2.What does your character enter the story wanting? What would need to happen for your protagonist to get what she wants and be happy?  Whether or not the character is right about what would her happy or cannot articulate it (for example, a child), there is something she thinks would solve all her problems.

Here, the more specific the better. Winning the lottery is not specific. Picture, in detail, what that would look like for your character. Now you know what getting it would mean to her.

3. What is the misbelief that is holding your character back? This was a big one for me. This smells like the dreaded B-word: backstory. Backstory is the kiss of death, right? Wrong, Lisa says! Often the thing your character thinks is protecting her is actually hurting her. Dig to find the origin of this misbelief. Where did it come from, and why does she believe it?

It is key to understand your character’s misbeliefs as they relate to the problems she is going to face. Pinpointing this in detail will give the reader a sense of urgency and something to be curious about.

4. What is the plot problem that will force your character to struggle with this misbelief? The story problem “grows, escalates, and complicates.” Does this story problem have the power to force the protagonist to face her misbelief?

Most characters will struggle mightily to hold onto their misbelief. It is what has protected them all these years—until now, that is.

5. What is your protagonist’s a-ha moment? This is where the story makes its point. (See question 1, above.) It can come before your character has to do that really hard thing, right in the middle, or just after.

Maybe your protagonist gets what she wants, maybe she doesn’t, but readers can only care if they know what it means to her.
The huge payoff of attending Lisa’s talk was overcoming my apprehension about backstory. (That would be my misbelief!) But, as she pointed out, your protagonist had a life before page one. She didn’t step out of a bubble and into the framework of the novel. To disregard what came before eliminates what made her her. This post just scrapes the surface of Lisa’s new book Story Genius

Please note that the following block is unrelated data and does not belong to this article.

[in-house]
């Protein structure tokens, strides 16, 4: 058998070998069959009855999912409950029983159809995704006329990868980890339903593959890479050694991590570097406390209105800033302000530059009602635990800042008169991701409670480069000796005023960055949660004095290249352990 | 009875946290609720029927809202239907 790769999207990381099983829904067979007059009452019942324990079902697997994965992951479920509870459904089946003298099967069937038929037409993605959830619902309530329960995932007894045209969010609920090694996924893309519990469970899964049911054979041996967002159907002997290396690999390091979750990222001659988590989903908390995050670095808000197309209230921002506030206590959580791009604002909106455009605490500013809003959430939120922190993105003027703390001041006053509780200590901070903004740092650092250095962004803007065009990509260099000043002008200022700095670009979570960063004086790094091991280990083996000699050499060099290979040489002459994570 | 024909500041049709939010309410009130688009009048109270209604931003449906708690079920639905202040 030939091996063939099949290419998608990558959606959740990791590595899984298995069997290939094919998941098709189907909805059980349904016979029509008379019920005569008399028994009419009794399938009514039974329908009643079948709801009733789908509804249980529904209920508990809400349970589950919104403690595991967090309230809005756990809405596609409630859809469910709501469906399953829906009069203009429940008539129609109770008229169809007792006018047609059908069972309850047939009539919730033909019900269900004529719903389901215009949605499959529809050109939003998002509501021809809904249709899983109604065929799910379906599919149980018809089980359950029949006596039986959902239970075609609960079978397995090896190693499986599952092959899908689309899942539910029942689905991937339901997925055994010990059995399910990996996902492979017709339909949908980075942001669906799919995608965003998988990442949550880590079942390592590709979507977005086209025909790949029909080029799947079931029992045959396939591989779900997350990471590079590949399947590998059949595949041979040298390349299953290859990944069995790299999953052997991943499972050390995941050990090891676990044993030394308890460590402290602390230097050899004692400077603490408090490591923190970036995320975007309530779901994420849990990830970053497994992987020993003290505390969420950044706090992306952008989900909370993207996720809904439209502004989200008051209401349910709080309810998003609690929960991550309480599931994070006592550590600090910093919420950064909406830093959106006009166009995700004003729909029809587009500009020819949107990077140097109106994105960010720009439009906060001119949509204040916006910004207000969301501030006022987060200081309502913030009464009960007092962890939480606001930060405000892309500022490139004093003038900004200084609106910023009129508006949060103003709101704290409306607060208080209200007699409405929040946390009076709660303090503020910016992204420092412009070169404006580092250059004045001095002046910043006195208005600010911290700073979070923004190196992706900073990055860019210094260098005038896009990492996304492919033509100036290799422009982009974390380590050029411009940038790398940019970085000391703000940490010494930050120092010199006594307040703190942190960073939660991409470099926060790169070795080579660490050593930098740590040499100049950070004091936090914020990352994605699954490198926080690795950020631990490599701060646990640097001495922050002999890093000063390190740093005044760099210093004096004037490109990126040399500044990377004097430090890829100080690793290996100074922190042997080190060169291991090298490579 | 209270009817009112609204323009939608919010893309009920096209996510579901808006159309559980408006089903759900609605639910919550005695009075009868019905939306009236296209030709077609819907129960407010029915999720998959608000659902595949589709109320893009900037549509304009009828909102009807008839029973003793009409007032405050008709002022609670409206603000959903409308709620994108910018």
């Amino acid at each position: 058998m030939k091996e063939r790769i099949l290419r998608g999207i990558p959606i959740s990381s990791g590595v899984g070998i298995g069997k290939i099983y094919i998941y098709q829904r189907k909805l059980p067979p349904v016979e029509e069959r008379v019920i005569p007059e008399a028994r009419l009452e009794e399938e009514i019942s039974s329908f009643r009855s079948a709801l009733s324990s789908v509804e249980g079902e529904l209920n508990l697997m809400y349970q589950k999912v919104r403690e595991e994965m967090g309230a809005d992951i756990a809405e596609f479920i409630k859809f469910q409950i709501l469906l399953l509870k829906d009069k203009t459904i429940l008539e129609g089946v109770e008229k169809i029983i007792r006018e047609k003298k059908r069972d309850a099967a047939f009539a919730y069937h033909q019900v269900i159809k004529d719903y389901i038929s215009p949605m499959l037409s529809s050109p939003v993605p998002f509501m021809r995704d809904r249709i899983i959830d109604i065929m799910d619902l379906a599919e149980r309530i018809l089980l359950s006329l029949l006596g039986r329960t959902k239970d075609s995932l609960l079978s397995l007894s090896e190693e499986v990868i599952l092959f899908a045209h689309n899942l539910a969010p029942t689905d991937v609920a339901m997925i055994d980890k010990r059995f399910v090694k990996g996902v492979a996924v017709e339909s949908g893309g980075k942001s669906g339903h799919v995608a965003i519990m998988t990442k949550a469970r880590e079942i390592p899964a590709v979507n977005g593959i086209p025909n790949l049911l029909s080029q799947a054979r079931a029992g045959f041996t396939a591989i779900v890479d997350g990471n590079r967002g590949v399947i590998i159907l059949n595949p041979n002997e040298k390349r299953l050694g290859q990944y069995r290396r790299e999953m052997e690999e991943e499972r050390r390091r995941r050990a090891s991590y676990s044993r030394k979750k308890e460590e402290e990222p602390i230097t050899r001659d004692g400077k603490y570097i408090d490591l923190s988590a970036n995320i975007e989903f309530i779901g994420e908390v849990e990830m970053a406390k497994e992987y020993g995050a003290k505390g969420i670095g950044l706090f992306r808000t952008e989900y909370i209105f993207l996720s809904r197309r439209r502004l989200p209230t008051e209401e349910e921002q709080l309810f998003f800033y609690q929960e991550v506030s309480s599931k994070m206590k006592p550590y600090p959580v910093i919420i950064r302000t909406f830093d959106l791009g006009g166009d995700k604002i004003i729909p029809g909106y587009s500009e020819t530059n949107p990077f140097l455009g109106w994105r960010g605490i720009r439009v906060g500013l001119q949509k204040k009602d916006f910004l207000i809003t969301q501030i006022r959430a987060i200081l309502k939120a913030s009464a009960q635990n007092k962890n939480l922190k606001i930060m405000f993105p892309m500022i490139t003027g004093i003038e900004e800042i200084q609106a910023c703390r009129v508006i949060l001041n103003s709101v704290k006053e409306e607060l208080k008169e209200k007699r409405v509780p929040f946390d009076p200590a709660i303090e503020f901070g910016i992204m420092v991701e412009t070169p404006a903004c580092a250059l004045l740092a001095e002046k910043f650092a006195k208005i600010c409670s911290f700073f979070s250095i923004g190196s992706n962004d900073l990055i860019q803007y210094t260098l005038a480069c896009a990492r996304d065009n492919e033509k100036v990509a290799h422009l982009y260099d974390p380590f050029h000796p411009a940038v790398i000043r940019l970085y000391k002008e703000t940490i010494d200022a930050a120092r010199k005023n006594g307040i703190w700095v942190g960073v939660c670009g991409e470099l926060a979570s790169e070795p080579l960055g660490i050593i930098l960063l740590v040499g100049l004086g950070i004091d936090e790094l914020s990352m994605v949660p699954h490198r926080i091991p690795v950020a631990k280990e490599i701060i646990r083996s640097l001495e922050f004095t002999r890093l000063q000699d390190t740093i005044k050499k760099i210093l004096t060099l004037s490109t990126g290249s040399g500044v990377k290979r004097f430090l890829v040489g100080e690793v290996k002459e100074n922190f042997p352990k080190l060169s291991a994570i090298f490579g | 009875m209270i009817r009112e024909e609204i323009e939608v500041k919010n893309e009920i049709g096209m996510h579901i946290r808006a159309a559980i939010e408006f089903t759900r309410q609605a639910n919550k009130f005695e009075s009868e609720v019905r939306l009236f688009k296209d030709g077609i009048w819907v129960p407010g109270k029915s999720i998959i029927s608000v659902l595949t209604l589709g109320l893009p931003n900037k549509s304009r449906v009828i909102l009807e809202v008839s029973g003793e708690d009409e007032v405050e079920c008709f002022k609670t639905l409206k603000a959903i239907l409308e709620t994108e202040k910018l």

If you feel stuck and need some guidance in generating story ideas, please consider signing up for my new online class The Writer’s Muse: Explorations in Creativity. This class will be a mini writing retreat with inspirational exercises to help you move through the world as a writer and cultivate your curiosity in a friendly environment. Hope to see you there! 

As a writer or a reader, how do you feel about backstory?

Have a great weekend, everyone! 

 

Judging a Book by Its Cover

It’s hard not to, isn’t it?  Judge a book by its cover, I mean. First impressions matter. Often there is a subtle reaction playing out on a subconscious level. I have shied away from books because I didn’t find the cover appealing. But what makes a book cover appealing? I assumed the answers are as varied as there are readers. Then I attended a publishing industry seminar about cover design, and I realized that personal taste is only one small part of the bigger picture.

Book covers have to tell their own stories, but they are “in service to another piece of art,” says Chip Kidd, the art director at Knopf.

We attendees were divided into the decision-making groups as you might find in a publishing house:

  • Publisher: Responsible for the commercial success of the book. Wants the cover to have maximum consumer appeal across all platforms.
  • Associate publisher: Ensures the book reaches its target consumer so the cover needs to speak to a specific audience.
  • Editor: Makes sure the cover speaks to the content of the book.
  • Publicity: Wants the cover to have an impact no matter where it appears: Amazon, a banner ad on Goodreads, or this blog post.
  • Author: Yes, the author has a say-so, though some authors have more say-so than others.

A designer will often provide five to seven completely different mock-ups of each cover and circulate them for feedback from the aforementioned groups. The designs are narrowed down and tweaked before showing one or two to the author. In the seminar, we reviewed each mock-up and considered the following questions (among others):

 

1. What category does this book fall into? As many of you know, book categories have gotten very specific in recent years! Contemporary women’s psychological thriller? Humorous performing arts memoir? Coming-of-age dystopian fiction? The cover design should suggest the genre.

gulp

This book is nonfiction, but it’s going to be humorous. The mouth illustration is whimsical. The title is placed on the tongue and the subtitle playfully follows the curve.

 

 

 

2. Who is the specific audience? “We’re looking to reach readers who liked The Girl on the Train.” What does that mean? A cover that has abstract elements that evoke mystery.

3. Is the cover trying too hard? The cover design should convey the heart of the story. Without a doubt, my group gravitated toward striking images.